I am sitting with my grandma on the couch, discussing a show’s rehearsal I was privy enough to watch. My grandma is the only person I really ever speak Spanish with, except for the occasional stranger who doesn’t understand English. But as I’m speaking, I’m realizing I don’t know how to say “rehearsal” in Spanish.

The word has escaped me. Or maybe it was never really there, as part of my Spanish lexicon. “¿Como se dice—I don’t know how to say this in Spanish!” Then, abrupt: “Ensayos. !Los ensayos!

This is not the first time that’s happened, and it most certainly was not the last. There has been and there will be infinitely more instances when I can’t fully communicate with my grandma. Discussions I have with perfect strangers seem easier somehow; that’s all standard conversation—directions somewhere, what time it is, pleasantries and formalities. But the intimacy, and respect, too, within the dynamics of a familial relationship cause many barriers with our communication.

I have never seen that represented as strongly as I did in the pilot episode of Jane the Virgin: Jane’s grandmother, Alba, has found abortion pills. And she’s mad. Jane has lied about being a virgin this entire time. But, of course, Jane hasn’t lied. She was accidentally artificially inseminated by some man’s sperm—and trying to say all that in her second language is proving difficult. So, instead, she resorts to a weird game of charades.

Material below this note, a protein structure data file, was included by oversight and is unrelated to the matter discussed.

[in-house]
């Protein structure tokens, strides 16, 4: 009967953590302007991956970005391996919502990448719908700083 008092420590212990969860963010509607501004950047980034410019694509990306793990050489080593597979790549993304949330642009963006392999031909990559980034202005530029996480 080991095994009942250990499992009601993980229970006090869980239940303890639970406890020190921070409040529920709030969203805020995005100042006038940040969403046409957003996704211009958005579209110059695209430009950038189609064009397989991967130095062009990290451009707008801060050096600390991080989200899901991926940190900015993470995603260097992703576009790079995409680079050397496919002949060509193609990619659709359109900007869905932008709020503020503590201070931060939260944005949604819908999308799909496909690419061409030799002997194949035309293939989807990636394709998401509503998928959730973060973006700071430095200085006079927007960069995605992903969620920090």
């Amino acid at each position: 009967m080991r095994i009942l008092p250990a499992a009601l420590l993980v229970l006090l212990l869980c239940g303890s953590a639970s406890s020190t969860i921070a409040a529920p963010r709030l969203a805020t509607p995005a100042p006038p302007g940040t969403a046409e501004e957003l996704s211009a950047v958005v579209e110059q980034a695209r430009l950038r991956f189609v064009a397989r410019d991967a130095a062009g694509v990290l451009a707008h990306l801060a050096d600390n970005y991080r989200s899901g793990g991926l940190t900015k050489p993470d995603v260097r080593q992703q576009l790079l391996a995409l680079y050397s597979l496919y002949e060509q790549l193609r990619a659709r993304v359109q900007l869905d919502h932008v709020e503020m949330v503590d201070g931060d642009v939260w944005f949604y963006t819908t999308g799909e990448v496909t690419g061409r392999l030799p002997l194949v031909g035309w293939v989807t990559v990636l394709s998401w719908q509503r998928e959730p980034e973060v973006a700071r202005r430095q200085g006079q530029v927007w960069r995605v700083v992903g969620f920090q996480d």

I resonated with every second of it.

Well, not the inseminated part, of course. But the charades. How often I’ve contorted my body to represent an object, an animal, an emotion, a fleeting moment, even. How I’ve described around what I meant, so she may perhaps lead to it herself. Boils. How do I say boils? They’re like round, but misshapen, … things(?) on your body? Do you get it? If I cup my hand on my skin, will that make sense?

See, I am Jane Gloriana Villanueva. We all could be. But it helps that I’m Hispanic, can get type-A, that I live in Miami, that I’m a writer, that I lived lower-middle-class like she did, that my family is run by matriarchs. When the doctor told Jane her child was a boy during the finale and Xo said they know nothing about boys, my mom blurted the same: “That’s how I felt when you were born, Michael. I was like, ‘I don’t know anything about boys!'”

My mother is Xo, too. My mom loves to tell me how she thinks new parents get too dramatic with useless baby precautions. In the episode where Jane and Xo go to Lamaze class, the instructor says to all the expecting mothers, “Don’t let them take away your baby!” “Why would they take away the baby?” Jane asks, panicked. “Just to take his temperature, and then they give it back. This lady is being dramatic!” If I didn’t know better, I would have sworn my mom said those exact same words. I see my mom in Xo so often—that headstrong personality, and the actress’ New York accent, all blend into my mom’s New York accent and stubborn ways.

But I don’t say this all to mean that I’ve only connected to Jane and Jane the Virgin because of how much we’re alike. No, we’re very different. For one, Jane’s a woman; I am not. Jane is pregnant; if I ever get pregnant, I will be happy because I would be the richest person in the world for that phenomenon. Jane is in a love triangle; I don’t think that has or will ever happen to me. Jane had an unwittingly absentee father who turned out to be a telenovela star; my dad is a star, but privately to me and my sister.